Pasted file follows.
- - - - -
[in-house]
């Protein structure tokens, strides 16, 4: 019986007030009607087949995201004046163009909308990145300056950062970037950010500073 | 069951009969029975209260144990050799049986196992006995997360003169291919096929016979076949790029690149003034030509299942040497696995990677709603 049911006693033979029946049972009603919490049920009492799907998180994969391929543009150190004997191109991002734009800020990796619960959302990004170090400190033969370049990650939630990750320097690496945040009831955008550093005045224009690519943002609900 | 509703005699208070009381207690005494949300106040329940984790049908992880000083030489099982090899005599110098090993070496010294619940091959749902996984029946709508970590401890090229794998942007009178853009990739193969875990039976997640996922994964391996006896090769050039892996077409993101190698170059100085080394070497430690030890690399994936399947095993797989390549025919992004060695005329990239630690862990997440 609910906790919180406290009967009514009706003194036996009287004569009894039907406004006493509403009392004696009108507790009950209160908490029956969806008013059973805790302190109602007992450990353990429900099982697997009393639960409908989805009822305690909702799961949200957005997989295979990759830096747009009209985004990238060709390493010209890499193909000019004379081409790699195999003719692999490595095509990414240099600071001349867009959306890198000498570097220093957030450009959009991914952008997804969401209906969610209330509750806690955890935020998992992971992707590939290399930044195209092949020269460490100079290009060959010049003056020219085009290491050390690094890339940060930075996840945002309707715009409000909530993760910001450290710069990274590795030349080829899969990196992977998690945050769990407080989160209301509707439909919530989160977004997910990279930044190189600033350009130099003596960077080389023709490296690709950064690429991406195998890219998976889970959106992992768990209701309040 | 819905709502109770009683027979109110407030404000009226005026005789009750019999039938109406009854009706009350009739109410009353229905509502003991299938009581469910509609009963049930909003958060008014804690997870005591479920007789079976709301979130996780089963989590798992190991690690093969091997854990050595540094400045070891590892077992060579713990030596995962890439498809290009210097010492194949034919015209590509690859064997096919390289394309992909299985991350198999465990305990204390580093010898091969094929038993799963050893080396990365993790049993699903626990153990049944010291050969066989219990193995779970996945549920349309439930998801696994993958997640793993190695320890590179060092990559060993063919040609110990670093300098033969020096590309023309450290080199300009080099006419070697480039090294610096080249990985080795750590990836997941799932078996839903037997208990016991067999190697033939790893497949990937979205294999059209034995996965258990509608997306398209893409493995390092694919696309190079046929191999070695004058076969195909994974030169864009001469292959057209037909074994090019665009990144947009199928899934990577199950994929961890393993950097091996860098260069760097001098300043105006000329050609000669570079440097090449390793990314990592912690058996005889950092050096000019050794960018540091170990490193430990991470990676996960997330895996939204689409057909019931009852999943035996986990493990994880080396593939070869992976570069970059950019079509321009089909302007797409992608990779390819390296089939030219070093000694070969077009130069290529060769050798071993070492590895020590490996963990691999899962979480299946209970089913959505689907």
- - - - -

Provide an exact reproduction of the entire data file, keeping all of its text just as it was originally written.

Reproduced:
[in-house]
């Protein structure tokens, strides 16, 4: 019986007030009607087949995201004046163009909308990145300056950062970037950010500073 | 069951009969029975209260144990050799049986196992006995997360003169291919096929016979076949790029690149003034030509299942040497696995990677709603 049911006693033979029946049972009603919490049920009492799907998180994969391929543009150190004997191109991002734009800020990796619960959302990004170090400190033969370049990650939630990750320097690496945040009831955008550093005045224009690519943002609900 | 509703005699208070009381207690005494949300106040329940984790049908992880000083030489099982090899005599110098090993070496010294619940091959749902996984029946709508970590401890090229794998942007009178853009990739193969875990039976997640996922994964391996006896090769050039892996077409993101190698170059100085080394070497430690030890690399994936399947095993797989390549025919992004060695005329990239630690862990997440 609910906790919180406290009967009514009706003194036996009287004569009894039907406004006493509403009392004696009108507790009950209160908490029956969806008013059973805790302190109602007992450990353990429900099982697997009393639960409908989805009822305690909702799961949200957005997989295979990759830096747009009209985004990238060709390493010209890499193909000019004379081409790699195999003719692999490595095509990414240099600071001349867009959306890198000498570097220093957030450009959009991914952008997804969401209906969610209330509750806690955890935020998992992971992707590939290399930044195209092949020269460490100079290009060959010049003056020219085009290491050390690094890339940060930075996840945002309707715009409000909530993760910001450290710069990274590795030349080829899969990196992977998690945050769990407080989160209301509707439909919530989160977004997910990279930044190189600033350009130099003596960077080389023709490296690709950064690429991406195998890219998976889970959106992992768990209701309040 | 819905709502109770009683027979109110407030404000009226005026005789009750019999039938109406009854009706009350009739109410009353229905509502003991299938009581469910509609009963049930909003958060008014804690997870005591479920007789079976709301979130996780089963989590798992190991690690093969091997854990050595540094400045070891590892077992060579713990030596995962890439498809290009210097010492194949034919015209590509690859064997096919390289394309992909299985991350198999465990305990204390580093010898091969094929038993799963050893080396990365993790049993699903626990153990049944010291050969066989219990193995779970996945549920349309439930998801696994993958997640793993190695320890590179060092990559060993063919040609110990670093300098033969020096590309023309450290080199300009080099006419070697480039090294610096080249990985080795750590990836997941799932078996839903037997208990016991067999190697033939790893497949990937979205294999059209034995996965258990509608997306398209893409493995390092694919696309190079046929191999070695004058076969195909994974030169864009001469292959057209037909074994090019665009990144947009199928899934990577199950994929961890393993950097091996860098260069760097001098300043105006000329050609000669570079440097090449390793990314990592912690058996005889950092050096000019050794960018540091170990490193430990991470990676996960997330895996939204689409057909019931009852999943035996986990493990994880080396593939070869992976570069970059950019079509321009089909302007797409992608990779390819390296089939030219070093000694070969077009130069290529060769050798071993070492590895020590490996963990691999899962979480299946209970089913959505689907």